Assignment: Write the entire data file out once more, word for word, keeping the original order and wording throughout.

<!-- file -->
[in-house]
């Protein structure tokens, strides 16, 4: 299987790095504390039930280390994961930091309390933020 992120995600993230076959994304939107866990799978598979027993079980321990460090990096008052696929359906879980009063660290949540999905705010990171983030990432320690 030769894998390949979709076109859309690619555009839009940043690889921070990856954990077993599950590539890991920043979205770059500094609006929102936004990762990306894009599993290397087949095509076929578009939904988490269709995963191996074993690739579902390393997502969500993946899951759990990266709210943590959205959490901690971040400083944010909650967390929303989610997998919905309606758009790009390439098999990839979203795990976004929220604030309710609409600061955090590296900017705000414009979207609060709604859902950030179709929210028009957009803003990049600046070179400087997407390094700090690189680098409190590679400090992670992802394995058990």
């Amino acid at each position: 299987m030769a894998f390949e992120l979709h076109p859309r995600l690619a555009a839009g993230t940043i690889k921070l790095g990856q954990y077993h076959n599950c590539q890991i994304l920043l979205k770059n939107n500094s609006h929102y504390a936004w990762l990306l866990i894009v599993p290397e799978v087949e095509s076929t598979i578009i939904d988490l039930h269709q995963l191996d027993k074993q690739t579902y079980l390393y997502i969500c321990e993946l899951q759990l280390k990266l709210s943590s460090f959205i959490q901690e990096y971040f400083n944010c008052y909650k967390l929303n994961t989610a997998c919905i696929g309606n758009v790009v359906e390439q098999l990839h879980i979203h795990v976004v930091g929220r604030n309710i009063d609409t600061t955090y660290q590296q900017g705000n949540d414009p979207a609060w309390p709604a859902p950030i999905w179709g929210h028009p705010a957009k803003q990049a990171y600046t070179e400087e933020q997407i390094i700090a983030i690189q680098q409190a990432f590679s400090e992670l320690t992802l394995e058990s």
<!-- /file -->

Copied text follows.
[in-house]
């Protein structure tokens, strides 16, 4: 299987790095504390039930280390994961930091309390933020 992120995600993230076959994304939107866990799978598979027993079980321990460090990096008052696929359906879980009063660290949540999905705010990171983030990432320690 030769894998390949979709076109859309690619555009839009940043690889921070990856954990077993599950590539890991920043979205770059500094609006929102936004990762990306894009599993290397087949095509076929578009939904988490269709995963191996074993690739579902390393997502969500993946899951759990990266709210943590959205959490901690971040400083944010909650967390929303989610997998919905309606758009790009390439098999990839979203795990976004929220604030309710609409600061955090590296900017705000414009979207609060709604859902950030179709929210028009957009803003990049600046070179400087997407390094700090690189680098409190590679400090992670992802394995058990």
């Amino acid at each position: 299987m030769a894998f390949e992120l979709h076109p859309r995600l690619a555009a839009g993230t940043i690889k921070l790095g990856q954990y077993h076959n599950c590539q890991i994304l920043l979205k770059n939107n500094s609006h929102y504390a936004w990762l990306l866990i894009v599993p290397e799978v087949e095509s076929t598979i578009i939904d988490l039930h269709q995963l191996d027993k074993q690739t579902y079980l390393y997502i969500c321990e993946l899951q759990l280390k990266l709210s943590s460090f959205i959490q901690e990096y971040f400083n944010c008052y909650k967390l929303n994961t989610a997998c919905i696929g309606n758009v790009v359906e390439q098999l990839h879980i979203h795990v976004v930091g929220r604030n309710i009063d609409t600061t955090y660290q590296q900017g705000n949540d414009p979207a609060w309390p709604a859902p950030i999905w179709g929210h028009p705010a957009k803003q990049a990171y600046t070179e400087e933020q997407i390094i700090a983030i690189q680098q409190a990432f590679s400090e992670l320690t992802l394995e058990s």